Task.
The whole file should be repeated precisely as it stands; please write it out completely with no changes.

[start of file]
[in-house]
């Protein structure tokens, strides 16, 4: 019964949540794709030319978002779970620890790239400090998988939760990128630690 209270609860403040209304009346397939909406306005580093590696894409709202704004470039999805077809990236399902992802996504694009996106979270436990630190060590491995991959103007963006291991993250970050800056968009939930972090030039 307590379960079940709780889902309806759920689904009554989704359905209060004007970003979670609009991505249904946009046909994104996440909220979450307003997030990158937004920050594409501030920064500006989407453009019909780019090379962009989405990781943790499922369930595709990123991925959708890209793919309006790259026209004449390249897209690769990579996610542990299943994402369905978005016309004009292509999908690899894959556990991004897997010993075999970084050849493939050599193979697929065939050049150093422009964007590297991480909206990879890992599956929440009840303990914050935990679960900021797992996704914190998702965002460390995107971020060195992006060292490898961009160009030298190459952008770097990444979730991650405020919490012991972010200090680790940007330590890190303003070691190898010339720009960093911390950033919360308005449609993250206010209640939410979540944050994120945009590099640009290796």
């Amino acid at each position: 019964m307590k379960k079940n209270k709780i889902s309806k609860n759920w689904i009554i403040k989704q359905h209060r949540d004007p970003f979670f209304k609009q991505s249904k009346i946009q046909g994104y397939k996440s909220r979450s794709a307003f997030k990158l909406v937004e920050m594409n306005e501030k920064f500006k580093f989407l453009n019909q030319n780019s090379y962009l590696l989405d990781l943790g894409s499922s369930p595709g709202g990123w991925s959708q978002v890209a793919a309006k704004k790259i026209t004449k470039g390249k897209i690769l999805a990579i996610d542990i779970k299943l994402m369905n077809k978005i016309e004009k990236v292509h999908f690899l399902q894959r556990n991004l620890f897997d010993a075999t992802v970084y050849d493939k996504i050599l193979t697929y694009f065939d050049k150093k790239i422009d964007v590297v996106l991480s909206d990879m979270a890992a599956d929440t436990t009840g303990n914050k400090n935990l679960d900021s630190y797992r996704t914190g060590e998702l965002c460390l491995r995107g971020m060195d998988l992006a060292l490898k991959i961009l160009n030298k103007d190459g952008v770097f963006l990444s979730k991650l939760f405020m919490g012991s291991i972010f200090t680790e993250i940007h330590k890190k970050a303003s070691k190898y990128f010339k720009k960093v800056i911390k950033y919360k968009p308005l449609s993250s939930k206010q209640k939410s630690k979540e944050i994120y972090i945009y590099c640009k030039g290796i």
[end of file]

[in-house]
């Protein structure tokens, strides 16, 4: 019964949540794709030319978002779970620890790239400090998988939760990128630690 209270609860403040209304009346397939909406306005580093590696894409709202704004470039999805077809990236399902992802996504694009996106979270436990630190060590491995991959103007963006291991993250970050800056968009939930972090030039 307590379960079940709780889902309806759920689904009554989704359905209060004007970003979670609009991505249904946009046909994104996440909220979450307003997030990158937004920050594409501030920064500006989407453009019909780019090379962009989405990781943790499922369930595709990123991925959708890209793919309006790259026209004449390249897209690769990579996610542990299943994402369905978005016309004009292509999908690899894959556990991004897997010993075999970084050849493939050599193979697929065939050049150093422009964007590297991480909206990879890992599956929440009840303990914050935990679960900021797992996704914190998702965002460390995107971020060195992006060292490898961009160009030298190459952008770097990444979730991650405020919490012991972010200090680790940007330590890190303003070691190898010339720009960093911390950033919360308005449609993250206010209640939410979540944050994120945009590099640009290796």
């Amino acid at each position: 019964m307590k379960k079940n209270k709780i889902s309806k609860n759920w689904i009554i403040k989704q359905h209060r949540d004007p970003f979670f209304k609009q991505s249904k009346i946009q046909g994104y397939k996440s909220r979450s794709a307003f997030k990158l909406v937004e920050m594409n306005e501030k920064f500006k580093f989407l453009n019909q030319n780019s090379y962009l590696l989405d990781l943790g894409s499922s369930p595709g709202g990123w991925s959708q978002v890209a793919a309006k704004k790259i026209t004449k470039g390249k897209i690769l999805a990579i996610d542990i779970k299943l994402m369905n077809k978005i016309e004009k990236v292509h999908f690899l399902q894959r556990n991004l620890f897997d010993a075999t992802v970084y050849d493939k996504i050599l193979t697929y694009f065939d050049k150093k790239i422009d964007v590297v996106l991480s909206d990879m979270a890992a599956d929440t436990t009840g303990n914050k400090n935990l679960d900021s630190y797992r996704t914190g060590e998702l965002c460390l491995r995107g971020m060195d998988l992006a060292l490898k991959i961009l160009n030298k103007d190459g952008v770097f963006l990444s979730k991650l939760f405020m919490g012991s291991i972010f200090t680790e993250i940007h330590k890190k970050a303003s070691k190898y990128f010339k720009k960093v800056i911390k950033y919360k968009p308005l449609s993250s939930k206010q209640k939410s630690k979540e944050i994120y972090i945009y590099c640009k030039g290796i």